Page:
Arts & Culture | Exhibition | DIY Cultures 2015 / DIY Justice (Rich Mix, London)
Arts & Culture, Exhibition, New in Ceasefire - Posted on Wednesday, June 10, 2015 14:03 - 1 Comment
Sun 24 May – Fri 12 June
FREE / Rich Mix Lower Café Gallery
This year’s DIY Cultures festival at the Rich Mix centre in London built on a strong annual tradition that has established the zine, small press and artists book day festival as the most popular of its kind in London. There is a distinctive creative and collaborative energy at DIY Cultures that sets it apart from other publishing fairs and makes it welcoming and inspiring for everyone. In fact, it’s arguably the most inclusive and representative zine and book fair in the city, with a solid following of artists and activists.
This year, in a jam-packed day of topical and informative panel discussions, dozens of radical and colourful zine and small press stalls, and practical small-group workshops, the 4-floor events space was overrun with people.
The festival prides itself on hosting and encouraging alternative and independent publishing as a means of communicating and expressing ideas, identities, social justice activism and radical politics. In this context, it was particularly difficult to reconcile the progressive spirit of the festival, in the perfect setting that Rich Mix has consistently offered to DIY Cultures, with the fact that the events space is at risk of closure as Tower Hamlets council aggressively pursues full settlement of debt. That sad reality aside, there was much to enjoy, admire and inspire.
Some highlights included the first panel discussion, called ‘DIY Justice – grass-roots social justice campaigns’, which introduced the ‘DIY Justice – Emphemera from Social Justice Movements’ exhibition. Philosopher Nina Power talked about her badges, on display in the exhibition, as signifiers of a kind of politics you can literally wear on your sleeve; while Ru, of Grow Heathrow, introduced the otherworldly photographs depicting life ‘off the grid’ and resisting the airport’s expansion.
The exhibition is on display in the Cafe Gallery at the Rich Mix until the 12th of June, and is well worth a visit. It showcases a range of DIY social justice movements that use art and craft as communicative tools, from the contemplative beauty of the Craftivist’s Collective’s embroidery to the presence of an unsettling, carnival-like Papier-mâché figure of former Justice Secretary Chris Grayling.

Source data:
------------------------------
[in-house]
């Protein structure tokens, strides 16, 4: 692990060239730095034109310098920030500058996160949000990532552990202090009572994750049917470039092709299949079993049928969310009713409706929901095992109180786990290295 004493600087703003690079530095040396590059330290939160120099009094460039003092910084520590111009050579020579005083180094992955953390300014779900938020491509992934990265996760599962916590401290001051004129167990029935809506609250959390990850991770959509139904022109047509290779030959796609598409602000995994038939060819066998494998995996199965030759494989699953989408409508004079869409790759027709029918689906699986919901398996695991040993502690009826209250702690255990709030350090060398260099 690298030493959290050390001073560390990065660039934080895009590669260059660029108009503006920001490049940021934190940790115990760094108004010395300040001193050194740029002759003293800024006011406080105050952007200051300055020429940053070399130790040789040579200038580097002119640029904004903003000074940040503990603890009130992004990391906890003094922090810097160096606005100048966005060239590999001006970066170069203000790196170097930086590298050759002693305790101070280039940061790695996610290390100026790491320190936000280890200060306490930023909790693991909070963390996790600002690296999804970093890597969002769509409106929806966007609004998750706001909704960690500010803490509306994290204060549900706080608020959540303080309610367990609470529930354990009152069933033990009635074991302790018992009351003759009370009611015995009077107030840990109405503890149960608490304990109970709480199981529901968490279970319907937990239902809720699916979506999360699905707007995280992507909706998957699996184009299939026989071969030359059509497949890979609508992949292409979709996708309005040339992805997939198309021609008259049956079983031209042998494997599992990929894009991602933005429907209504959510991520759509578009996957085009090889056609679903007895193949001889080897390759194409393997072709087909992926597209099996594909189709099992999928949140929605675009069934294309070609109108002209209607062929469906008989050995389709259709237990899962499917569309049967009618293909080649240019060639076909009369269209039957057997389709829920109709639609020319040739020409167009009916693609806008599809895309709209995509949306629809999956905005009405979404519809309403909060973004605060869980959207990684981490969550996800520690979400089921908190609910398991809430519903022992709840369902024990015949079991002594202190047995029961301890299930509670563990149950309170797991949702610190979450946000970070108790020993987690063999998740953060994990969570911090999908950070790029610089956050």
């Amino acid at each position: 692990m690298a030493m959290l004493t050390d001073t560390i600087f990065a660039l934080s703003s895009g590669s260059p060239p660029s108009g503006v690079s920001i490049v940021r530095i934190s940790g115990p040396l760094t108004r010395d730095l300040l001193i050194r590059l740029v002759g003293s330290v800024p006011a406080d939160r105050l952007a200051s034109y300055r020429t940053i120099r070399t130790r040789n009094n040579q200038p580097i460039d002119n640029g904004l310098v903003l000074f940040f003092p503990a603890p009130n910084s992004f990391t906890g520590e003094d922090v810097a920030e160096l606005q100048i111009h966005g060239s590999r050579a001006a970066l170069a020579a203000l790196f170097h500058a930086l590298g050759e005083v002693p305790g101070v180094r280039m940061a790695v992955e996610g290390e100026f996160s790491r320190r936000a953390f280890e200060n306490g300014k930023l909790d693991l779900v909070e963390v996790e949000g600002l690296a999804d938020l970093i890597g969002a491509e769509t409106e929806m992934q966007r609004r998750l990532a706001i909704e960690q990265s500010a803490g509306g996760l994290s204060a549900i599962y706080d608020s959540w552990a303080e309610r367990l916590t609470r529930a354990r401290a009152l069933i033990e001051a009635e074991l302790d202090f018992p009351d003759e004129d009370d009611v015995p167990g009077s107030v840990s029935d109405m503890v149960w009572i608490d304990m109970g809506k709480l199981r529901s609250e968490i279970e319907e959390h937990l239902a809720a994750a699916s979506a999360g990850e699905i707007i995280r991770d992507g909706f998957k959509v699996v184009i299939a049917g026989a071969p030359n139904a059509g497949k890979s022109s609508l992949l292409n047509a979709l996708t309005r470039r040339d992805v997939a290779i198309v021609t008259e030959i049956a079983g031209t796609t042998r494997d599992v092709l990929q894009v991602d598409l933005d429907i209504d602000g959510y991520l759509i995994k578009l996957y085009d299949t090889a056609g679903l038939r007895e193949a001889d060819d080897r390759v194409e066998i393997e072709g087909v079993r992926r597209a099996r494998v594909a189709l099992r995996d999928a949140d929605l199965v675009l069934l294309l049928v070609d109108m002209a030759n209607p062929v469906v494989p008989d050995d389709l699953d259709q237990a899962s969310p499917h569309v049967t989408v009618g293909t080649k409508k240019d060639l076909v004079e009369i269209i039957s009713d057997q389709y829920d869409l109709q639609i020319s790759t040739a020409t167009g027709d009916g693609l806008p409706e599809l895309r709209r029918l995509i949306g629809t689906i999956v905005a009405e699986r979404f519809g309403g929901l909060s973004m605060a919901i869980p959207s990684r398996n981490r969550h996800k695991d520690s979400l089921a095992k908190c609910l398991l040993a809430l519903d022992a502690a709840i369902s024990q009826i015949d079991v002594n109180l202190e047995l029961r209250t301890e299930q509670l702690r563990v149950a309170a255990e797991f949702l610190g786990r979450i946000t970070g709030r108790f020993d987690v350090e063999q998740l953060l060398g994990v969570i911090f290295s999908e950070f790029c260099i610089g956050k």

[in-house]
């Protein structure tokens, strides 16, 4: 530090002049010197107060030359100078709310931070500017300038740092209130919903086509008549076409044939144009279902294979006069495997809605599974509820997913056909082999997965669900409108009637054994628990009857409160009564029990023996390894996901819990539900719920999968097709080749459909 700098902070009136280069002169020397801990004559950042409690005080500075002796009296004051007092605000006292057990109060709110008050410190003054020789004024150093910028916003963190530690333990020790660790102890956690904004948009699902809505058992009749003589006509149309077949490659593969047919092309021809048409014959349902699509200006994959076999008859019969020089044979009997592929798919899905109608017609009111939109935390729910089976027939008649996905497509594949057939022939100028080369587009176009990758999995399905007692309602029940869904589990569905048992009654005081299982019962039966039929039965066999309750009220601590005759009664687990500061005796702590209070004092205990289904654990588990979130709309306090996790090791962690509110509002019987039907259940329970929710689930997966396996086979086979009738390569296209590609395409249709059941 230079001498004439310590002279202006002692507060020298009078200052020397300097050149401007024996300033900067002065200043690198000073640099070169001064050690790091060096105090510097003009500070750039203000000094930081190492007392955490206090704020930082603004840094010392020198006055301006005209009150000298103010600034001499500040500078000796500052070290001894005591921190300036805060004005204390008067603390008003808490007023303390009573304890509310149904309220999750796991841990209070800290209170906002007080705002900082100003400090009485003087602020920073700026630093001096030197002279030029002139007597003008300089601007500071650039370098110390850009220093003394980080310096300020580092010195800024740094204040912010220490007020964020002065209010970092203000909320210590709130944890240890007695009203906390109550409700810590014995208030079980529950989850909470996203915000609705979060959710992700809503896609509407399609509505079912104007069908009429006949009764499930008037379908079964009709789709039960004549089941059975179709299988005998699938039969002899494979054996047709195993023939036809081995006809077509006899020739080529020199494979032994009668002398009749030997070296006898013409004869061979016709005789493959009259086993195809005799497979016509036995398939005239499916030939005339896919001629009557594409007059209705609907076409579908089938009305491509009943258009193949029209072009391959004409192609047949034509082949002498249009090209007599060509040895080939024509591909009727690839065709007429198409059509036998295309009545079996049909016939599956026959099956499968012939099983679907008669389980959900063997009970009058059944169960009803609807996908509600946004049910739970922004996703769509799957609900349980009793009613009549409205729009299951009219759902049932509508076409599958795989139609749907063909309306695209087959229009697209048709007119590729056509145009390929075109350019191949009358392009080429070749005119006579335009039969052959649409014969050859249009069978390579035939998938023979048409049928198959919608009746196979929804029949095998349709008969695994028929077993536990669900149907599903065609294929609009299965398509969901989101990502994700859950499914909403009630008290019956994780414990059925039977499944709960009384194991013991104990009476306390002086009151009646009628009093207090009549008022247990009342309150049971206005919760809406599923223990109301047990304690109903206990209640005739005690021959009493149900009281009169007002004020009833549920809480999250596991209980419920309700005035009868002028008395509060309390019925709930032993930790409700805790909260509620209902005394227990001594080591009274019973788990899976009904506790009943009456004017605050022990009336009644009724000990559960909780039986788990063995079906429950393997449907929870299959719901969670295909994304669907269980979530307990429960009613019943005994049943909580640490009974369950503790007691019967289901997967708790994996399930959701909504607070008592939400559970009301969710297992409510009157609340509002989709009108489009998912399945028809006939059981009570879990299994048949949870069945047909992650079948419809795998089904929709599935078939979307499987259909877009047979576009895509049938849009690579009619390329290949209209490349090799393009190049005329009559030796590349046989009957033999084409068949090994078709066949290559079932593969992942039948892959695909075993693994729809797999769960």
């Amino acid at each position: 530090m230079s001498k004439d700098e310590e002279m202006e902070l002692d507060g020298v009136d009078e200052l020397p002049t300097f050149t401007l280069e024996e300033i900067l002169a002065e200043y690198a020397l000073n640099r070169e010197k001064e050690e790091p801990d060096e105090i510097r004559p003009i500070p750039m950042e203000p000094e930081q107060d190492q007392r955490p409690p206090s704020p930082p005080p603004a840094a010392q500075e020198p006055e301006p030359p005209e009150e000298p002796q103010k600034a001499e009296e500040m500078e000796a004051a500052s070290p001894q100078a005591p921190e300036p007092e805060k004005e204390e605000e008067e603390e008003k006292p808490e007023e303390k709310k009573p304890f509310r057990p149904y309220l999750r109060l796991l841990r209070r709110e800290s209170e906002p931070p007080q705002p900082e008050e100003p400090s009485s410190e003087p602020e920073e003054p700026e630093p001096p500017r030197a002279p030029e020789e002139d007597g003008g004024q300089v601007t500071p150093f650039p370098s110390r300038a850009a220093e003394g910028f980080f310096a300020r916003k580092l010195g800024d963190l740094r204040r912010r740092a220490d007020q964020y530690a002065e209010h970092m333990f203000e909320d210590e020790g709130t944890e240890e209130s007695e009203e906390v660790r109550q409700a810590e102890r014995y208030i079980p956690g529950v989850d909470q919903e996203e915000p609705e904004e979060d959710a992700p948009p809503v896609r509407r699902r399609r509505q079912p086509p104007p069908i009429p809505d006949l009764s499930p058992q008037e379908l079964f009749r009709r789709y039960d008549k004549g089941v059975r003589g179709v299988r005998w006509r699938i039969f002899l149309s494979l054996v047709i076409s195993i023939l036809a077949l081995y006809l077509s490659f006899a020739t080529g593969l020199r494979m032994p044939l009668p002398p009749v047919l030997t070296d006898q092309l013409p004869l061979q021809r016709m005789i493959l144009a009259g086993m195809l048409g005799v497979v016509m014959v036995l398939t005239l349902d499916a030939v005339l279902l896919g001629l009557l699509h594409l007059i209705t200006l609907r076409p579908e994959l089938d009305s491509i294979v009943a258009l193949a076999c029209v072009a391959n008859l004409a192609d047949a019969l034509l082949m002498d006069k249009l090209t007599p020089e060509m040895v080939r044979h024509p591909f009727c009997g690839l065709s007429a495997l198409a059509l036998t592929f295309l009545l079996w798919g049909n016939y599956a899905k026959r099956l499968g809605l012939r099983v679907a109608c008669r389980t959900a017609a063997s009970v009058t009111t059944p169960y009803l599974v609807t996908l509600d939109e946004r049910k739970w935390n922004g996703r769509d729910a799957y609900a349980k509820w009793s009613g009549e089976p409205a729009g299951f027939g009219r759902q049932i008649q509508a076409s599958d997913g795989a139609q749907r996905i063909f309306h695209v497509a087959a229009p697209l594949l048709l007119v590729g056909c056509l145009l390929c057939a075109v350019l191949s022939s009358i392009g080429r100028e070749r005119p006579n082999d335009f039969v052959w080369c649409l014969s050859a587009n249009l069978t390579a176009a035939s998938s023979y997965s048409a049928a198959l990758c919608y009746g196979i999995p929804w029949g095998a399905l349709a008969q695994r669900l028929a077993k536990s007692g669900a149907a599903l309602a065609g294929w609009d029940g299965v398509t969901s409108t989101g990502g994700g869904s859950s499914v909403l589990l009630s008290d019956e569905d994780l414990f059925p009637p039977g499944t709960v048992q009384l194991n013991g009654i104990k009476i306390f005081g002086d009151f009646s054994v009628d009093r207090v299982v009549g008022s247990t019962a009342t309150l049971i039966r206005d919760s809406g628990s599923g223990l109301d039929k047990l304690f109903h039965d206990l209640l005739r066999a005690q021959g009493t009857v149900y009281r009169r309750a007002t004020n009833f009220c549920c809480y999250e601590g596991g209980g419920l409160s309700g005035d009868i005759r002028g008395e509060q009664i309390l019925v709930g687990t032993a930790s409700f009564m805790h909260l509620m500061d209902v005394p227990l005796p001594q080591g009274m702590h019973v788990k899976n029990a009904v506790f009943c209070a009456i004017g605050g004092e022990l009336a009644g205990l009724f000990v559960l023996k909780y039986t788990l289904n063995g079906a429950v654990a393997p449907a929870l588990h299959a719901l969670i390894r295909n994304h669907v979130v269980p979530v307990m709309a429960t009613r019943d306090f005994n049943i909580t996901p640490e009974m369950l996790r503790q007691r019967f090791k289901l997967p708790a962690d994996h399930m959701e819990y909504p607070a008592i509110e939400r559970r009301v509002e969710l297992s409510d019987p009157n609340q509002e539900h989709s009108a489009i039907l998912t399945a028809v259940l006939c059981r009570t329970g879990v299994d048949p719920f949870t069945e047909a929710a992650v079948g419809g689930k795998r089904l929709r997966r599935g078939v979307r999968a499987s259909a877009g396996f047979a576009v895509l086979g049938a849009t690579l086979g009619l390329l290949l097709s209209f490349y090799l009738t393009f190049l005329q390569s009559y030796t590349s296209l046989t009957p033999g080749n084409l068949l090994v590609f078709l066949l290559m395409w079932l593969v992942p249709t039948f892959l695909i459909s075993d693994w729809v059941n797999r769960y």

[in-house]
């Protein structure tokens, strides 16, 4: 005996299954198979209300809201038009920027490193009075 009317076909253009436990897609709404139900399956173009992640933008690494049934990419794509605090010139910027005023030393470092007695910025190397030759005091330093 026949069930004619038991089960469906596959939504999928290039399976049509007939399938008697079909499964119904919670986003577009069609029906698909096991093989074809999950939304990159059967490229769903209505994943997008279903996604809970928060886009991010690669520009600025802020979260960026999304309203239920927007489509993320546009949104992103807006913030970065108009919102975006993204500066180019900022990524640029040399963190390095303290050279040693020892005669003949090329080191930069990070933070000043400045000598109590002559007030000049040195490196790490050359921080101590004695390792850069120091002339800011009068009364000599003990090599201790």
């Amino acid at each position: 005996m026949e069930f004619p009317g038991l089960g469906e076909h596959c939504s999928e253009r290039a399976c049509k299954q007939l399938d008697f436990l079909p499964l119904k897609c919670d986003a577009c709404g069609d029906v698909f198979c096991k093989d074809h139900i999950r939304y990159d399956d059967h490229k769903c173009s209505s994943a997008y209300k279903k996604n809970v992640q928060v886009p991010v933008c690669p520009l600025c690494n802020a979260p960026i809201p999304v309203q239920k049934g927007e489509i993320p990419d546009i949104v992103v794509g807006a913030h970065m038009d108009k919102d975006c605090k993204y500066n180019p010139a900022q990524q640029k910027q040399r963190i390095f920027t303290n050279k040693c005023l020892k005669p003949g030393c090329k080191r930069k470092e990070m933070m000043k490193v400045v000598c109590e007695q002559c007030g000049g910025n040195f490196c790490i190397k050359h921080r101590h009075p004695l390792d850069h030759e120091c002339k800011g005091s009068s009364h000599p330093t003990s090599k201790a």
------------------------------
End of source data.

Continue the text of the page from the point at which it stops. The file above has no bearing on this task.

The exhibition includes Sofia Niazi’s beautiful and haunting gif images of the women affected by the systematic injustice of the “war on terror” – simple candy-coloured images of domestic scenes where men are shadows and absences, disappeared by state counter-terror excesses. The OOMK Zine stall includes the popular ‘Intifiada Milk’, which co-editor Hudda Khaireh spoke about on stage as a brilliant example of community subversion and resistance to oppression, as well as zines about fracking, feminism and Native American belief systems.
The on-stage ‘DIY Justice’ panel was followed by ‘DIY Education’, which hosted some excellent speakers on resisting neoliberal education reforms (including Shelly Asquith of Occupy UAL), decolonising education, investigative reporting by Lidia Kurasińska on university links with torture in Central Asia, and the productive and creative world of art and education in prisons.
‘DIY Science, Technology and Gender’, chaired by DIY co-curator Helena Wee, hosted hacktivists and women, particularly women of colour, who are disrupting and demanding space and voice in male-dominated industries while simultaneously questioning the ‘politics of technology’ and engaging artistically with science to explore contemporary ontology.
The final panel ‘DIY Work’ brought artists and zine-makers on the topic of workplaces, labour and austerity together with union culture secretary Clara Palliard, who spoke about resisting privatisation at the National Gallery. The panel was a necessary platform for discussion about how artists and workers can organise to protect economic stability and mental health.
At the end of the day, I asked Hamja Ahsan, co-curator of the festival, how DIY Cultures hopes to contribute to London’s contemporary art and activism scene. He told me: “The election was a big gloomy cloud over DIY Cultures … austerity measure meant many public institutions were being closed down and life more precarious for all. One speaker on stage called it PESS or Post-Election Stress Syndrome. We extended our solidarity to people fighting back from the National Gallery strike to the recent Occupation of Universities. We also showed that our spirit of creative resistance couldn’t be killed off or defeated.”
There was an easy exchange of ideas and opinions among strangers and friends, demonstrating the festival’s importance as a safe space to connect with social justice initiatives and explore the city’s subcultures. Workshops were hosted on a range of political and creative themes that focused these conversations – practical advice on ‘police and your rights’, provocative exploration of personal activism and positionality with sorryyoufeeluncomfortable, and jewellery and embroidery classes.
Every year, DIY Cultures breaks down borders between art, politics, technology, wellbeing and social justice. Visitors leave the events space with bags full of great zines, badges and other materials, ready to take on and rebuild the world.
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